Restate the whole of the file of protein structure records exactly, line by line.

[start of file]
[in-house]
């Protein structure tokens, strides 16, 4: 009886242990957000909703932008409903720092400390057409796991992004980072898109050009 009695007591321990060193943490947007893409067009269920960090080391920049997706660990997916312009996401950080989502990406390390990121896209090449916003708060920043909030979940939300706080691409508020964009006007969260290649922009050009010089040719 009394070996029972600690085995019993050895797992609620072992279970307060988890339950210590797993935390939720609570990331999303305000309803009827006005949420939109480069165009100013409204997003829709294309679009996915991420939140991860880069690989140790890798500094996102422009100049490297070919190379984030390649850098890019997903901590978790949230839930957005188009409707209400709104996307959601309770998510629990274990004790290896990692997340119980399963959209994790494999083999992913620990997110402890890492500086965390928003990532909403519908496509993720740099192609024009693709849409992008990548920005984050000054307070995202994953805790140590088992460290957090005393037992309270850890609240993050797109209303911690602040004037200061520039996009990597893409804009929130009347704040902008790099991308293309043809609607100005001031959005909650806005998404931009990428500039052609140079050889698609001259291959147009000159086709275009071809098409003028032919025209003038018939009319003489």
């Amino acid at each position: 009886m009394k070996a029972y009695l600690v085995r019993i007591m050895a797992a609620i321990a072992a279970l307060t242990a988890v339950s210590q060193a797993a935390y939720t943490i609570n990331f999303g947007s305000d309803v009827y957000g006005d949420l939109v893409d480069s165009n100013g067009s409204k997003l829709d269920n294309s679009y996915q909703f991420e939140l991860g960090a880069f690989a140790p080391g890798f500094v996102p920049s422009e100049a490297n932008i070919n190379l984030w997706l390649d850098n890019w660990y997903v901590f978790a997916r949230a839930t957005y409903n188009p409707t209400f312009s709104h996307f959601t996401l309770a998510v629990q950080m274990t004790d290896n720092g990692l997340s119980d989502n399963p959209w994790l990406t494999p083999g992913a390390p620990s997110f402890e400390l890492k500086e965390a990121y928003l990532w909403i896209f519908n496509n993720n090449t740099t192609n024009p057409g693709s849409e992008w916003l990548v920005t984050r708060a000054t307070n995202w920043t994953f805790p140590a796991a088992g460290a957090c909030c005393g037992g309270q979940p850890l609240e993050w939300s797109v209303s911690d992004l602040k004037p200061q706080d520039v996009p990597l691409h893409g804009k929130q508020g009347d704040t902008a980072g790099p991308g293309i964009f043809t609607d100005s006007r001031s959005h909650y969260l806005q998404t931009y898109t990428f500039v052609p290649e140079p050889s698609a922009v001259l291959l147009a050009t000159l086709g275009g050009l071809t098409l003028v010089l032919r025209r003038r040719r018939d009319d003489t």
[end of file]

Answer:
[in-house]
């Protein structure tokens, strides 16, 4: 009886242990957000909703932008409903720092400390057409796991992004980072898109050009 009695007591321990060193943490947007893409067009269920960090080391920049997706660990997916312009996401950080989502990406390390990121896209090449916003708060920043909030979940939300706080691409508020964009006007969260290649922009050009010089040719 009394070996029972600690085995019993050895797992609620072992279970307060988890339950210590797993935390939720609570990331999303305000309803009827006005949420939109480069165009100013409204997003829709294309679009996915991420939140991860880069690989140790890798500094996102422009100049490297070919190379984030390649850098890019997903901590978790949230839930957005188009409707209400709104996307959601309770998510629990274990004790290896990692997340119980399963959209994790494999083999992913620990997110402890890492500086965390928003990532909403519908496509993720740099192609024009693709849409992008990548920005984050000054307070995202994953805790140590088992460290957090005393037992309270850890609240993050797109209303911690602040004037200061520039996009990597893409804009929130009347704040902008790099991308293309043809609607100005001031959005909650806005998404931009990428500039052609140079050889698609001259291959147009000159086709275009071809098409003028032919025209003038018939009319003489």
């Amino acid at each position: 009886m009394k070996a029972y009695l600690v085995r019993i007591m050895a797992a609620i321990a072992a279970l307060t242990a988890v339950s210590q060193a797993a935390y939720t943490i609570n990331f999303g947007s305000d309803v009827y957000g006005d949420l939109v893409d480069s165009n100013g067009s409204k997003l829709d269920n294309s679009y996915q909703f991420e939140l991860g960090a880069f690989a140790p080391g890798f500094v996102p920049s422009e100049a490297n932008i070919n190379l984030w997706l390649d850098n890019w660990y997903v901590f978790a997916r949230a839930t957005y409903n188009p409707t209400f312009s709104h996307f959601t996401l309770a998510v629990q950080m274990t004790d290896n720092g990692l997340s119980d989502n399963p959209w994790l990406t494999p083999g992913a390390p620990s997110f402890e400390l890492k500086e965390a990121y928003l990532w909403i896209f519908n496509n993720n090449t740099t192609n024009p057409g693709s849409e992008w916003l990548v920005t984050r708060a000054t307070n995202w920043t994953f805790p140590a796991a088992g460290a957090c909030c005393g037992g309270q979940p850890l609240e993050w939300s797109v209303s911690d992004l602040k004037p200061q706080d520039v996009p990597l691409h893409g804009k929130q508020g009347d704040t902008a980072g790099p991308g293309i964009f043809t609607d100005s006007r001031s959005h909650y969260l806005q998404t931009y898109t990428f500039v052609p290649e140079p050889s698609a922009v001259l291959l147009a050009t000159l086709g275009g050009l071809t098409l003028v010089l032919r025209r003038r040719r018939d009319d003489t």